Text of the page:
The adventurous Lady Edwina Esketh travels to the princely state of Ranchipur in India with her husband, Lord Albert Esketh, who is there to purchase some of the Maharajah's horses. She's ... See full summary »
Change comes slowly to a small New Hampshire town in the early 20th century. People grow up, get married, live, and die. Milk and the newspaper get delivered every morning, and nobody locks... See full summary »
Joe Bonaparte's father wants him to pursue his musical talent; but Joe wants to be a boxer. Persuading near-bankrupt manager Tom Moody to give him a chance, Joe quickly rises in his new profession. When he has second thoughts Moody's girl Lorna uses feminine wiles to keep him boxing. But when tough gangster Eddie Fuseli wants to "buy a piece" of Joe, Lorna herself begins to have second thoughts...for that and other reasons. Is it too late? Written by
Rod Crawford <firstname.lastname@example.org>
William Holden was knocked unconscious one day while boxing on the set with James 'Cannonball' Green. He thought the footage of the knockout would be spectacular but director Rouben Mamoulian said it couldn't be used because it didn't look real. Holden recalled that, real or not, his head ached for a week. See more »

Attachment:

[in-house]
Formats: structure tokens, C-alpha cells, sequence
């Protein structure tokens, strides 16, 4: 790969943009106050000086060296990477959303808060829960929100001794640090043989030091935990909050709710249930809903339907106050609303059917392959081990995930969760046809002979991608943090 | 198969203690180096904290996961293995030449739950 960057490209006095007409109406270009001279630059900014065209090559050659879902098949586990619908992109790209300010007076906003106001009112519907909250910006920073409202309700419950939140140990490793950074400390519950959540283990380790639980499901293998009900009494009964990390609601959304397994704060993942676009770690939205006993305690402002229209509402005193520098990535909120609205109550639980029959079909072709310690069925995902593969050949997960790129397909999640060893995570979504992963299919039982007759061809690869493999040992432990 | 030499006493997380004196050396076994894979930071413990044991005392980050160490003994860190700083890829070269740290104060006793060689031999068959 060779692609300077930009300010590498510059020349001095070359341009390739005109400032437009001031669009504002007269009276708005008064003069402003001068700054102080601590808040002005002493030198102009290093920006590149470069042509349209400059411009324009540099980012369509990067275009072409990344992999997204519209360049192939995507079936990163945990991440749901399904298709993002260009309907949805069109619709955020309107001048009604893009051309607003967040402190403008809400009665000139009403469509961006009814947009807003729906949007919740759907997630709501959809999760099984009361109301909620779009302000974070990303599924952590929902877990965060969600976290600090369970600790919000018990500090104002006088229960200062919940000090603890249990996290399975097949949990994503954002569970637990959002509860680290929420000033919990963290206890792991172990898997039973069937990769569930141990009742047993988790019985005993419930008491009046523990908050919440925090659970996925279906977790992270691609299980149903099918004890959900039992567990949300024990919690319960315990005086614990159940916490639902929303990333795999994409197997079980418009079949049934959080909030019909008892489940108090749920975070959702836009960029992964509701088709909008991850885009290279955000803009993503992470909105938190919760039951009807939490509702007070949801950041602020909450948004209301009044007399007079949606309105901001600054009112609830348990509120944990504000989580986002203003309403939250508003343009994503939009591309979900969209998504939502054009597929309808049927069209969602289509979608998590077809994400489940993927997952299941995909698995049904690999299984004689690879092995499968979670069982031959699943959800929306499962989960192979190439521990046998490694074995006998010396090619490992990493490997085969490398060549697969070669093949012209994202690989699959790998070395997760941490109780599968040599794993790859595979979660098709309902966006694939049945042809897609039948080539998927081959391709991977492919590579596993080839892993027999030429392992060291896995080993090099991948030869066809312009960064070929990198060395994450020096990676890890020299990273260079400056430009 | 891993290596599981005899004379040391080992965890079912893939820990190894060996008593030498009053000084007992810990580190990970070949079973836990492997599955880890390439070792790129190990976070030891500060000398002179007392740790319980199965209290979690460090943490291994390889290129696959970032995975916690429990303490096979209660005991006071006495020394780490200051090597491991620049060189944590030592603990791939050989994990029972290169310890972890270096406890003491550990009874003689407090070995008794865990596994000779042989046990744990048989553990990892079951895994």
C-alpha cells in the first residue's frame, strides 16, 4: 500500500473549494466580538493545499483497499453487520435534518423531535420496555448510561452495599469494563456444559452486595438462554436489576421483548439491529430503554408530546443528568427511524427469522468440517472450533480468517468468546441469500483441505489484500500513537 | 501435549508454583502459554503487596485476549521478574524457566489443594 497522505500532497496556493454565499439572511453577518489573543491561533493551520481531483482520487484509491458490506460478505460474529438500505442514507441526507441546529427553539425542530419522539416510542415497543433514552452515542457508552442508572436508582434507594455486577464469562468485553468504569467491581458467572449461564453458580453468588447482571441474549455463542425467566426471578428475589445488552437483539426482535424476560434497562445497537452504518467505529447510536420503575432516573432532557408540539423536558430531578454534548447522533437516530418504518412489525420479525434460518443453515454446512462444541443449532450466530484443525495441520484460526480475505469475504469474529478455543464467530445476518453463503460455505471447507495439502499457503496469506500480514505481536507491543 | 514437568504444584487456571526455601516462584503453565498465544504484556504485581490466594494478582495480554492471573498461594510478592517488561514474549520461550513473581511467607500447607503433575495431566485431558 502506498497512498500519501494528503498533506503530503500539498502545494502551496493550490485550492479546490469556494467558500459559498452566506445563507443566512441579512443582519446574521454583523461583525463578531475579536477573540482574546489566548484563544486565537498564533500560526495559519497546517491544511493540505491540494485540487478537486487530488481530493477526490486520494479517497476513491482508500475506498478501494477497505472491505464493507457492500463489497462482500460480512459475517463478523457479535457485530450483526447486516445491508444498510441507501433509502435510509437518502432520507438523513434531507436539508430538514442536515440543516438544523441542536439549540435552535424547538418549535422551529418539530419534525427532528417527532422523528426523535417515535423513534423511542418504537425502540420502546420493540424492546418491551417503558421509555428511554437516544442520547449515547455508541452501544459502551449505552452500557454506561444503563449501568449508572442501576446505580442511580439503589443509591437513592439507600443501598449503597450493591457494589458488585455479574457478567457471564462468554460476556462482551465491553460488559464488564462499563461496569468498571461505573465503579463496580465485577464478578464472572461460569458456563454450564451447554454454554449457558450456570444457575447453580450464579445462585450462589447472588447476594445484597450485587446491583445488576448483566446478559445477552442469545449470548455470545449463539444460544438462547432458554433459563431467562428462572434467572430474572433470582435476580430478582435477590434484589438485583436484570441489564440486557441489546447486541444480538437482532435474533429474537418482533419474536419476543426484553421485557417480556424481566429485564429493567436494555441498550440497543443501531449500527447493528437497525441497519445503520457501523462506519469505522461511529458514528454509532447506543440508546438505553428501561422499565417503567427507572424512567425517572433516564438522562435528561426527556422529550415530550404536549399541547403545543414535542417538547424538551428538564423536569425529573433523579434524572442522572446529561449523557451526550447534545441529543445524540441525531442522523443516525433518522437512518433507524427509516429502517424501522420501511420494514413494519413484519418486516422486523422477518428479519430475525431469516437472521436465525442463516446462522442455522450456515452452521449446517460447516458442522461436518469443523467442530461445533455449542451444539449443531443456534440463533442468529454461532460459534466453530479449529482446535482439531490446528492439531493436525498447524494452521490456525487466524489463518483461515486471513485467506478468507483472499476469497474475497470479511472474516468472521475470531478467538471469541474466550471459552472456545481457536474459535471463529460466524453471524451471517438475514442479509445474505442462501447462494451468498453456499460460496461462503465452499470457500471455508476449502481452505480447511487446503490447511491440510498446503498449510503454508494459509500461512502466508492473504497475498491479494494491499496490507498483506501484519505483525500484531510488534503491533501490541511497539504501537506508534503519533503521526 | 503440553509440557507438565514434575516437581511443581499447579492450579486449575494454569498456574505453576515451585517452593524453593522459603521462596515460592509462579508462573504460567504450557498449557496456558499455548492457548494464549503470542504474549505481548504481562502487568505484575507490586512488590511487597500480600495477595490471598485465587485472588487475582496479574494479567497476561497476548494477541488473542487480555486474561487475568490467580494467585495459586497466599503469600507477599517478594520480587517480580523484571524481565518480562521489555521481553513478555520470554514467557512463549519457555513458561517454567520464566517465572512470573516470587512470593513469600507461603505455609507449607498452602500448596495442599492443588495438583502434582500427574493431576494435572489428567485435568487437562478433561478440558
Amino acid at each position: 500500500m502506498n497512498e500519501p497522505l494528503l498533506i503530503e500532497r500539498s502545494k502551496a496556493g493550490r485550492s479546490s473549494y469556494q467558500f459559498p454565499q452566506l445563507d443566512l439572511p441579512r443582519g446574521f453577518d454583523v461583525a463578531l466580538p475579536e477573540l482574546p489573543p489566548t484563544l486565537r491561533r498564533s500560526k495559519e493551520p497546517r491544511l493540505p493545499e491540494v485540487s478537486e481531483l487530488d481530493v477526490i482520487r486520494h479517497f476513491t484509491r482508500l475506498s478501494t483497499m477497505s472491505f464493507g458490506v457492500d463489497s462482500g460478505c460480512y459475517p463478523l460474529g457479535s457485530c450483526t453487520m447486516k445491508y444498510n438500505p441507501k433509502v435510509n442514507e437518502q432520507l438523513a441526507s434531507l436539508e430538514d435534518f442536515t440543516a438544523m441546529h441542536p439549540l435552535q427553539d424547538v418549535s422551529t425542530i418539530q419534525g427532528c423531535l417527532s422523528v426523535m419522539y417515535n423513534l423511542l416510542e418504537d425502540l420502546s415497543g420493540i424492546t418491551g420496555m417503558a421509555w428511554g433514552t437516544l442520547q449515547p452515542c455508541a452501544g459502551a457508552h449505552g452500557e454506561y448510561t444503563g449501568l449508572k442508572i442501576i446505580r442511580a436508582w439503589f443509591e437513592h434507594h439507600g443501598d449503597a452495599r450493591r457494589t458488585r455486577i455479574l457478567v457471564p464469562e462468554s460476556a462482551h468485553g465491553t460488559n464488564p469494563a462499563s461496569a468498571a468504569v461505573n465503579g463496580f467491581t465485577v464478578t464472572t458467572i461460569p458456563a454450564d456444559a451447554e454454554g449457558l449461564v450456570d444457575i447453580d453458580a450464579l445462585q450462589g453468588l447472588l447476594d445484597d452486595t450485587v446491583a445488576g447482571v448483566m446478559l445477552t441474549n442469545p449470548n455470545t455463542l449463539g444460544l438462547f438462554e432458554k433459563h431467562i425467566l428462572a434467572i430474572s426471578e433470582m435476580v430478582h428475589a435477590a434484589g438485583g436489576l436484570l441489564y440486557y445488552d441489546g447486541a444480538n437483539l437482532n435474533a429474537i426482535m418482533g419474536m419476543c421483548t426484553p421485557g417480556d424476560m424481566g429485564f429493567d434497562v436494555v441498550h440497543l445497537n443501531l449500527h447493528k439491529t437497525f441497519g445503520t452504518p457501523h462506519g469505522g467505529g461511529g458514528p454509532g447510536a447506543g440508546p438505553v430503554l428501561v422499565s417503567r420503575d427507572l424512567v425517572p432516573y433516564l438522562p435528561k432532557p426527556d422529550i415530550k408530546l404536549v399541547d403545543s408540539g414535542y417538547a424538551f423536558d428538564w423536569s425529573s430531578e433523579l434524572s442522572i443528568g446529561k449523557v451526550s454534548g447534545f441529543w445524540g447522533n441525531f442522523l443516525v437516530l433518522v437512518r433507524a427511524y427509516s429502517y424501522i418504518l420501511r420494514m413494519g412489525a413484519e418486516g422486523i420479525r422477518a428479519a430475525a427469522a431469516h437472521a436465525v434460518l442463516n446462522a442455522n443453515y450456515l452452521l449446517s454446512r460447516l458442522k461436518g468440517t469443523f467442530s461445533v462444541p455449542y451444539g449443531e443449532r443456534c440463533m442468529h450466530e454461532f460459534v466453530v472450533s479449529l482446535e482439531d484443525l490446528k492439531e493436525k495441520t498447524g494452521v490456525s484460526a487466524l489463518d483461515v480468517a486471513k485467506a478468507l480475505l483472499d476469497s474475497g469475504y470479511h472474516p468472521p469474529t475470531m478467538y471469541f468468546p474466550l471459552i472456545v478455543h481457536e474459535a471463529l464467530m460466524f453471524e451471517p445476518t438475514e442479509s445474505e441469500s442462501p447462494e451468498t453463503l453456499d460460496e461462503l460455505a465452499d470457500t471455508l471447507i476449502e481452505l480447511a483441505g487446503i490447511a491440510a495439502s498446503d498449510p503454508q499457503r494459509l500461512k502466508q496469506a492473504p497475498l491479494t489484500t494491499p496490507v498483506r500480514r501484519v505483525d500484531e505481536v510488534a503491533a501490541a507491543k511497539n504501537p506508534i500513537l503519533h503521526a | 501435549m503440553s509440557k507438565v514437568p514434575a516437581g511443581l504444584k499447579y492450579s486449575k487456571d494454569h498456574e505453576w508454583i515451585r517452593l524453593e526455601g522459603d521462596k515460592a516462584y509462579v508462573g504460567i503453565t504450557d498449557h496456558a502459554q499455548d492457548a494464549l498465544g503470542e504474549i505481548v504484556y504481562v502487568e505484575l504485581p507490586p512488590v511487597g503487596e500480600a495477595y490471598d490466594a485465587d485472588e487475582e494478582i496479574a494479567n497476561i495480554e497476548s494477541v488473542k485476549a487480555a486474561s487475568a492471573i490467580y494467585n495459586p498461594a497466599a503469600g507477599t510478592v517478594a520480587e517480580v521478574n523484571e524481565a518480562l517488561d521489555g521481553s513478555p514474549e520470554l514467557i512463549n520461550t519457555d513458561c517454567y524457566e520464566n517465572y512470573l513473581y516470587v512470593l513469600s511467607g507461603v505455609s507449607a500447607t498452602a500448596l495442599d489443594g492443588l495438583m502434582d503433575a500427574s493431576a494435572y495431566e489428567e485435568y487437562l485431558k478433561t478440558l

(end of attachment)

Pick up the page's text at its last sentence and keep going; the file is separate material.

Joe's chest is completely smooth during the big fight. Immediately after the fight, when he is dressed, he has chest hair visible at the top of his shirt. See more »
A great film. A (very) young William Holden "hits" the bulls-eye on this one. And, I always love to see Barbara Stanwyck's hard, street smart "heart of stone" turn to mush. In a story that won't present you with many surprises as it unfolds, this film is held together by many fine performances. It's from that magical time, long ago, when New York City was inhabited by hustlers and gangsters and boxing was king. It was also inhabited by those of strong family values, the ones fighting that constant battle of the "easy" way or the right way. The mainstay, in that era (in film, anyway), was the ultimate triumph of good. Here, it is a joy to behold. The right choices, by both Stanwyck and Holden, seem very apparent to the viewer, but the right choices are rarely the first ones taken.
Eventually, they can be taken......
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